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Using ecosystem risk assessment science for ecosystem restoration

07 / Jan / 2022Publications

Using ecosystem risk assessment science for ecosystem restoration

A new guide to applying the IUCN Red List of Ecosystems throughout planning, implementation, and monitoring.

Ecosystems form a core component of biodiversity. They provide habitat to the rich diversity of life and support complex interactions among species. They provide humans with multiple benefits – a stable climate, water, food, materials, and protection from disaster and disease. Despite their importance, widespread degradation is leading to a decline in the benefits that people receive from ecosystems. Thus, recent global initiatives in ecosystem restoration offer an unprecedented opportunity to improve biodiversity conservation and therefore, human health and well-being.

The guide Using ecosystem risk assessment science for ecosystem restoration was developed to explore how the Red List of Ecosystems and ecosystem restoration can be jointly deployed to reduce the risk of ecosystem collapse.

Ecosystem restoration, as defined by the UN Decade on Ecosystem Restoration, includes a range of management interventions that aim to reduce impacts on and assist in the recovery of ecosystems that have been damaged, degraded, or destroyed. This new publication promotes the application of the science of ecosystem risk assessment, which involves measuring the risk of ecosystem collapse, in ecosystem restoration.

The Red List of Ecosystems assess five criteria that reflect different pathways to collapse:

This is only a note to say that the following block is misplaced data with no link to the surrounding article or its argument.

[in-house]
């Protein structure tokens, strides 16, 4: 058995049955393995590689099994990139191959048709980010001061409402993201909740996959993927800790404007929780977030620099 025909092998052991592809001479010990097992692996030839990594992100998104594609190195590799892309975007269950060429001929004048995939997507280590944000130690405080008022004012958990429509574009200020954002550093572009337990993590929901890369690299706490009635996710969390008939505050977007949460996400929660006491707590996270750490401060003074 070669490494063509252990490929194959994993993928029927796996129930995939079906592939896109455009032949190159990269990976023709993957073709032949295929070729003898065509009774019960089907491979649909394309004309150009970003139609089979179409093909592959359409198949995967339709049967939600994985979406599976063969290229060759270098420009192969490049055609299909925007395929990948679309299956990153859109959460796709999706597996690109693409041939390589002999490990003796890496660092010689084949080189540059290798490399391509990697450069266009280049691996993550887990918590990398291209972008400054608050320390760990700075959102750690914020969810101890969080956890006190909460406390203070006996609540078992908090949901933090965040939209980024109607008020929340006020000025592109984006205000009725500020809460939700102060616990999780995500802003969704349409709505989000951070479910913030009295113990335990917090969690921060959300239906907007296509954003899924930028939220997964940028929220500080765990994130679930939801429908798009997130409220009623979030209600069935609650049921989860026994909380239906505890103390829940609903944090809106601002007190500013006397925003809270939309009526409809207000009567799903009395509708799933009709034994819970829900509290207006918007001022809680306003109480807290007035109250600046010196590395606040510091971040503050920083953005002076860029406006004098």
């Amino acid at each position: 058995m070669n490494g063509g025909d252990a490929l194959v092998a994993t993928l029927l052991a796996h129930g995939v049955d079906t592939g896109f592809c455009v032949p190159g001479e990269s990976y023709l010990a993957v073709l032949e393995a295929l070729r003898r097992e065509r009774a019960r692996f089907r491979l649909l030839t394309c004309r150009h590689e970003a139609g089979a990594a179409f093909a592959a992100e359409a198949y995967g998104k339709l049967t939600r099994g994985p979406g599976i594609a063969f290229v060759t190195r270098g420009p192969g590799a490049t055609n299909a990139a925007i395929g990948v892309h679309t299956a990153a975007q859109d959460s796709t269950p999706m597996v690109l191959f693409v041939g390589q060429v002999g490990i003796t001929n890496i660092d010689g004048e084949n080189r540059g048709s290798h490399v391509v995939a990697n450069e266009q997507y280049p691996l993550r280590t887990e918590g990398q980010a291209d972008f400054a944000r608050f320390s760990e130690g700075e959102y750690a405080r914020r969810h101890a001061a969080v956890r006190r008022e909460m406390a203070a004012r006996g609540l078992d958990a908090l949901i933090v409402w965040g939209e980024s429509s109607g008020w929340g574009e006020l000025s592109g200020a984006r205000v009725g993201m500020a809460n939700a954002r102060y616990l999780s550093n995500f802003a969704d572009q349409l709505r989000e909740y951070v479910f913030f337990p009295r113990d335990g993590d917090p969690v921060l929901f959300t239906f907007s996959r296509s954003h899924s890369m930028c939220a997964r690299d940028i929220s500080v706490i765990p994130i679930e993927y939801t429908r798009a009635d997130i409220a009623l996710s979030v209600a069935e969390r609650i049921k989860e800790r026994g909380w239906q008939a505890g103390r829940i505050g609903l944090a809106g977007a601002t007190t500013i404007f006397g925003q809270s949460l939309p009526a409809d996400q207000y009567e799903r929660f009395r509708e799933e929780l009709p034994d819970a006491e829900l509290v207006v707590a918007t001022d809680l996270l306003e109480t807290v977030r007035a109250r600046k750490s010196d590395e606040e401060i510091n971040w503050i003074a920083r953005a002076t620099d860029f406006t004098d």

• A. Reduction in ecosystem distribution
  • B. Restricted distribution
  • C. Degradation of the abiotic environment
  • D. Disruption of biotic processes
  • E. The probability of ecosystem collapse from a quantitative model

 

03 Ipcc’s Climate Change

 

The IUCN Red List of Ecosystems protocol uses these five criteria to assign ecosystems to one of eight easy-to-understand categories: Collapsed (CO), Critically Endangered (CR), Endangered (EN), Vulnerable (VU), Near Threatened (NT), Least Concern (LC), Data Deficient (DD), and Not Evaluated (NE). The first six categories are ordered in decreasing risk of collapse. The categories Data Deficient and Not Evaluated do not indicate a level of risk.

Ecosystem restoration is playing an increasingly large part in building a sustainable future and will guide priorities for years to come. Ecosystem risk assessment science provides a wealth of information that is useful across the entire cycle of restoration:

- At the knowledge gathering stage to define ecosystems and describe trends

- At the planning stage to identify priorities and set targets

- At the implementation stage to set the context and identify restoration activities

- At the monitoring and learning stage to measure and report progress, and to share lessons

- At the policy level to guide evidence-based policy and funding decisions

 

Also, we encourage you to take a look at the supplemental StoryMap viewable here.

 

Written by: Marcos Valderrabano

Style & format: Susana Barreto

 

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